A small, unmarked and unremarkable shopfront with a single “3” above the door is all the outside world gets to see of Underbar.
But inside, past the blacked-out windows, you’re greeted by mid-tone grey walls, abstract canvases, a mid-century sideboard well-stocked with spirits, and an ash table surrounded by 12 chairs upholstered in charcoal-coloured wool. Up the back, there’s a small white-tiled, open-plan kitchen with four bar seats.
Behind this tiny operation is Lucy Boath and her husband Derek Boath, a chef with two decades’ experience, including two years at Per Se, the three-Michelin-star restaurant in New York. Like Brisbane’s Joy (10 seats), Brunswick Heads’s Fleet (14 seats) and Sydney’s Raita Noda (8 seats), Underbar was kept small to allow Derek and his team to do almost everything themselves. This keeps costs down, alleviates the stress of having to fill seats every day and adds a certain intimacy that would be impossible in a larger restaurant.
Underbar’s menus also change weekly, as opposed to seasonally. In early spring, you might be welcomed by a “goodbye to winter” Japanese pumpkin soup with maple and five-spice, or heirloom carrots, puffed potato crisp and fresh asparagus served with a number of dips. Once each season, the restaurant runs a wholly vegetarian weekend.
The one, year-round constant is local produce. Before the first service of the week (there are just two, on Friday and Saturday nights), Boath forages for wild ingredients to supplement those sourced from nearby farmers, growers and suppliers. Pork comes from Western Plains Pork; wines from Atwood and Mitchell Harris; and gin from Kilderkin Distillery, a six-minute drive north. Even the Hiramasa kingfish (perhaps served with savoury granola and a medley of onions) comes from Ballarat Seafoods, rather than a bigger supplier in Melbourne.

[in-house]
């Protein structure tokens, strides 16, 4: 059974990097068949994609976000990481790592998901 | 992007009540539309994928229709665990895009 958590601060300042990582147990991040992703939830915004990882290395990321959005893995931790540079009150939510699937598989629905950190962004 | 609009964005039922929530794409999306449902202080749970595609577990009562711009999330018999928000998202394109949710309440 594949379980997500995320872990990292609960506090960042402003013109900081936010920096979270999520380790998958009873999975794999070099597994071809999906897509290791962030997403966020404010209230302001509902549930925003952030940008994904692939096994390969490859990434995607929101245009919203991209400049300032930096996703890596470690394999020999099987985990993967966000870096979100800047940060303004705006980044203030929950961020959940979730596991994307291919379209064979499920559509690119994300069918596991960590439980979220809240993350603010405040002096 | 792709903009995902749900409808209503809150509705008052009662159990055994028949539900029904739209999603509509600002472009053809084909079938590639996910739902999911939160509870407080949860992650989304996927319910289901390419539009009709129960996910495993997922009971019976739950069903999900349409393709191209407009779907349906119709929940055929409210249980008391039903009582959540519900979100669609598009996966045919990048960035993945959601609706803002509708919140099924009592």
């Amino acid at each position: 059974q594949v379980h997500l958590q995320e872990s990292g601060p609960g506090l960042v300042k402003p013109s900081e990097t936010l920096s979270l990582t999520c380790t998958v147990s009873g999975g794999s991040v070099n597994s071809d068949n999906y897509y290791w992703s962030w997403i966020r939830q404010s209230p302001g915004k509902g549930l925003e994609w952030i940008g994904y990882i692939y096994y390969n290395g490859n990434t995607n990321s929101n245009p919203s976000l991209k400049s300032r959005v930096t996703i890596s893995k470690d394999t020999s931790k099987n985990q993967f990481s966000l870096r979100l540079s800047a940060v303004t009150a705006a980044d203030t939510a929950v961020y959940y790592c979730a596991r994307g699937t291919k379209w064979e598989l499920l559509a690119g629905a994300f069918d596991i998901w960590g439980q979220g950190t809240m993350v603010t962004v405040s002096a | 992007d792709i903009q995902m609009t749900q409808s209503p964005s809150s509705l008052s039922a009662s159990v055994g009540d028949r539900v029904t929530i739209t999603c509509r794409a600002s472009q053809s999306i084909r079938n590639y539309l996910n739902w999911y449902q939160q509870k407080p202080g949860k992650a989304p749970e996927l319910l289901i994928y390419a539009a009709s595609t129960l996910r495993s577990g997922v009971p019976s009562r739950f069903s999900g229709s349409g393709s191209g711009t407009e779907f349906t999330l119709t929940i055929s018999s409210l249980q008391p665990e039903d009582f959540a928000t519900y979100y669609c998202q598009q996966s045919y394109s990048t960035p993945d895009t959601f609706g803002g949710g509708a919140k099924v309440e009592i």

Dishes are often underpinned by painstaking technique. A duck roulade, for example, is three days in the making. The meat is broken down and mixed with spices, cooked slowly for 24 hours, combined with chicken mousse and cooked again in a sous-vide machine, before being piped into discs. During service it’s sautéed in the kitchen, before being served with Jerusalem artichoke and a grating of walnut.
Unusual presentation is also on the cards. A miniature ice-cream sandwich of burnt cocoa, coffee, chai and wattleseed might be served atop bright yellow wattle flowers and paperbark, sourced from trees close the Boaths’ home.
Expect to spend about four leisurely hours working your way through the $160 degustation menu. Reservations open at 9am on the first day of each month for the month following, and generally go quickly.